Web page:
8 8 Signs of Hope Progress has been made on many fronts.  Population Stabilization: Human birth rates have stabilized in most industrialized countries.  Health: Incidence of life-threatening diseases has been reduced in most countries.  Habitat Conservation: Deforestation has slowed & habitat protection has improved in some areas.  Renewable Energy: Progress is being made in the transition to renewable energy sources.  Freedom: Democracy is spreading around the world allowing local people to govern themselves.  International Cooperation: helps solve global environmental problems

9 9 Historical Perspective Four Distinct Stages  Pragmatic Resource Conservation  Moral and Aesthetic Nature Preservation  Concern about Health and Ecological Damage  Global Environmental Citizenship These stages are not mutually exclusive; parts of each persist today in the environmental movement.

10 10 Pragmatic Resource Conservation George Perkins Marsh - Man and Nature published in Influenced Theodore Roosevelt and his conservation advisor, Gifford Pinchot  Pragmatic Utilitarian Conservation  “Greatest good for the greatest number for the longest time”  Multiple Use Policies of USFS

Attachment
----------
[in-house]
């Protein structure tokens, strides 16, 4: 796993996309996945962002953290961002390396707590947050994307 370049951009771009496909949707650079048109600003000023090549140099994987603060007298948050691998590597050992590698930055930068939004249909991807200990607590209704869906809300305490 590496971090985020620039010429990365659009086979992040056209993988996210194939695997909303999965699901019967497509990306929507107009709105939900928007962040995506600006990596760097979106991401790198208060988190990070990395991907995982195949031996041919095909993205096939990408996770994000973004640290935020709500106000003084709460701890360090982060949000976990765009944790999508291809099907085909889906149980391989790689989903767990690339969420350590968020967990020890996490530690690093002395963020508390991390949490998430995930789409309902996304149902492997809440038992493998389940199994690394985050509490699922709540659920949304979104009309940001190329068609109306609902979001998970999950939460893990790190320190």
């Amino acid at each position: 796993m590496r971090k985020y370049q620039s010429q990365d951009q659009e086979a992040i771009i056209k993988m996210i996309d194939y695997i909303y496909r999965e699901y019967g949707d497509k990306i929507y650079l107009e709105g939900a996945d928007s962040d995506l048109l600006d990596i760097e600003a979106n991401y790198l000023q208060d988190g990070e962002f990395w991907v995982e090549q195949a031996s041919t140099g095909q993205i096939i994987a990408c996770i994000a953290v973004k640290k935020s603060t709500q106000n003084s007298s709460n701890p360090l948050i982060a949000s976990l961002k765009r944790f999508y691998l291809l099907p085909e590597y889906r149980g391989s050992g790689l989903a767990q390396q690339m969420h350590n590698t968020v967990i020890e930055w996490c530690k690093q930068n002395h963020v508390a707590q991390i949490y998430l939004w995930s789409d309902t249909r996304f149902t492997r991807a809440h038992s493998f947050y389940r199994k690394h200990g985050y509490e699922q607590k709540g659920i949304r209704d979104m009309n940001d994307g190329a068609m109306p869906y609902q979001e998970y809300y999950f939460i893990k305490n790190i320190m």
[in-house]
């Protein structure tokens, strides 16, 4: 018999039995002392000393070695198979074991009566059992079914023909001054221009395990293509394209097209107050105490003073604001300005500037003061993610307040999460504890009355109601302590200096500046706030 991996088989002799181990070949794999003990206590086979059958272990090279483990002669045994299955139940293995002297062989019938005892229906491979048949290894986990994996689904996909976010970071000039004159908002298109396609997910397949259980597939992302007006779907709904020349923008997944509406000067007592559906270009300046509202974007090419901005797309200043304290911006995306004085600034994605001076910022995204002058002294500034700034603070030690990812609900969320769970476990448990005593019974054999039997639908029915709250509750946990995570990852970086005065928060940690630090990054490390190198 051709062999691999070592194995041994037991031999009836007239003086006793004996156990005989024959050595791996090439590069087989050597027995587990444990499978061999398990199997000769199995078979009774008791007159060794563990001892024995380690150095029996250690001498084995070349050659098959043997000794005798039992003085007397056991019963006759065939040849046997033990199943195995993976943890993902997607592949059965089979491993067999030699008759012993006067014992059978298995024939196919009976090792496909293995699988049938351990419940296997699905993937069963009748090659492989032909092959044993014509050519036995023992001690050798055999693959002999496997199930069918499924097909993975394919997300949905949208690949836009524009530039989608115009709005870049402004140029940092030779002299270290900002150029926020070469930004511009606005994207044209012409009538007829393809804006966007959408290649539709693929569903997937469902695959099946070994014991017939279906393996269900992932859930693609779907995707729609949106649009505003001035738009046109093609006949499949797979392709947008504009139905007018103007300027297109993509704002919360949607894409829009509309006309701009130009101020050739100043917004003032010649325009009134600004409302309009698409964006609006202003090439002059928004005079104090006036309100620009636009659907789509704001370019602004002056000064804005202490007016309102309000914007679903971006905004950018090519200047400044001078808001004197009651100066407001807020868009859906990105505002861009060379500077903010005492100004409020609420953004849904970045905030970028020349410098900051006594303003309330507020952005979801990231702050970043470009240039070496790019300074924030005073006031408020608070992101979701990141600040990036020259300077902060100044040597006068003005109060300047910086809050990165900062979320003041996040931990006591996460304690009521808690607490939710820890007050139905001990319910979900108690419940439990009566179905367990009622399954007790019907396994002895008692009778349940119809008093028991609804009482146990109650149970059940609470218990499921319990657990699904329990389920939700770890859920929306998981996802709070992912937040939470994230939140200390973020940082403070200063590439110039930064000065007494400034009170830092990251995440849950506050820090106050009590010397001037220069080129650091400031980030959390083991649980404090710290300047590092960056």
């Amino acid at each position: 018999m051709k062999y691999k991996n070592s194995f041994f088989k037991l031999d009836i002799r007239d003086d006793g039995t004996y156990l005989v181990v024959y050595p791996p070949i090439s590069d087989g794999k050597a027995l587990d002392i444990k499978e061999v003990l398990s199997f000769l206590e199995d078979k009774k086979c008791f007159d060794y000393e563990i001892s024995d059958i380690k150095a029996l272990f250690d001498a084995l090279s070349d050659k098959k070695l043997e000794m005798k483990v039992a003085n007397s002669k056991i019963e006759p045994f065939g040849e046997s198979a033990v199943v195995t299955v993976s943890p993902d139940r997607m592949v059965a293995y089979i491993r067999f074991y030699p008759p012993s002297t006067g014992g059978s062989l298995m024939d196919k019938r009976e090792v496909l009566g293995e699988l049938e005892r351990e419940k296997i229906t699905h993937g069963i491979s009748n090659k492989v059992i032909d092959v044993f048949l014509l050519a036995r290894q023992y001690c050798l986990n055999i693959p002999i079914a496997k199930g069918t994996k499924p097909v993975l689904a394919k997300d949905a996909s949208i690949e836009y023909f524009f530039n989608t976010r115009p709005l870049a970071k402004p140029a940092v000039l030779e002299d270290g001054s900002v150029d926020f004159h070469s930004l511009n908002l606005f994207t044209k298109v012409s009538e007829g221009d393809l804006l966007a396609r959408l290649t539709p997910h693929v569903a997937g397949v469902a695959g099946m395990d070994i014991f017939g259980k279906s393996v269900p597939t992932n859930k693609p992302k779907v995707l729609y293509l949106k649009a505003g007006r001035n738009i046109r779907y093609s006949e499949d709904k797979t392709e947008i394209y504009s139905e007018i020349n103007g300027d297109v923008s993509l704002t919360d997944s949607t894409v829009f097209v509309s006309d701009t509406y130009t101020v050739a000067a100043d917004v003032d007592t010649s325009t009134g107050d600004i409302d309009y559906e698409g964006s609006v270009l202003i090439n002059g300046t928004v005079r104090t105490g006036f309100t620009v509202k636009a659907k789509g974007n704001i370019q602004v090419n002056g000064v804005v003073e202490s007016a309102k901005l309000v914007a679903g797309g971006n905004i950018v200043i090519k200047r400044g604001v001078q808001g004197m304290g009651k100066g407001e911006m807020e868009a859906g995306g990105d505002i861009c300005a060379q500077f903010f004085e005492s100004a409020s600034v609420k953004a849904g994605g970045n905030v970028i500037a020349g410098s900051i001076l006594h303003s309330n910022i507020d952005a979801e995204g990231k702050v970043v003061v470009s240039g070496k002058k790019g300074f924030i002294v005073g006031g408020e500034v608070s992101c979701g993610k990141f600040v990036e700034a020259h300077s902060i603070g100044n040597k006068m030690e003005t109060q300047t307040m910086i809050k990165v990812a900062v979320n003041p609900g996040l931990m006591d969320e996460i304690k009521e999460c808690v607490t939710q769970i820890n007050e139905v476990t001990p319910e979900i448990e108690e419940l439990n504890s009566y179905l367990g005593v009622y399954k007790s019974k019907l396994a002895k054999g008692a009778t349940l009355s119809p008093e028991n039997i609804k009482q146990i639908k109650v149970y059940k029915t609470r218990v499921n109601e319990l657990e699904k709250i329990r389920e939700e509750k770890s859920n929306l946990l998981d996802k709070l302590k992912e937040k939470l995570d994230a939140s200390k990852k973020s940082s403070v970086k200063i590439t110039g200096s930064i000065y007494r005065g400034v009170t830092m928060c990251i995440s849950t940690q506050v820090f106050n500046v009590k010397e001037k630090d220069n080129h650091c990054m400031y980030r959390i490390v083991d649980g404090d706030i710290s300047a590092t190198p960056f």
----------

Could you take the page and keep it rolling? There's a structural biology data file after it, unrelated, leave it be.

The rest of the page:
11 11 Ethical and Aesthetic Nature Preservation John Muir - President Sierra Club  Nature deserves to exist for its own sake - regardless of degree of usefulness to humans. (Biocentric Preservation)

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13 13 Modern Environmental Movement The industrial expansion after WW II added new concerns to the environmental agenda.  Rachel Carson – awakened the public to the environmental threat posed by pesticides in her book Silent Spring (1962)  David Brower—introduced the use of litigation, regulatory intervention, and the use of mass media to environmental activists.  Barry Commoner—an activist scientist who spoke out about environmental hazards.

14 14 Modern Environmental Leaders

15 15 Global Environmentalism Modern media now allow for increased international communications. Local and regional environmental leaders increasingly have a worldwide impact. Global Environmental Leaders: Wangari Maathai--Kenya Yu Xiaogang—China Muhammad Yunus—India Gro Brundtland--Norway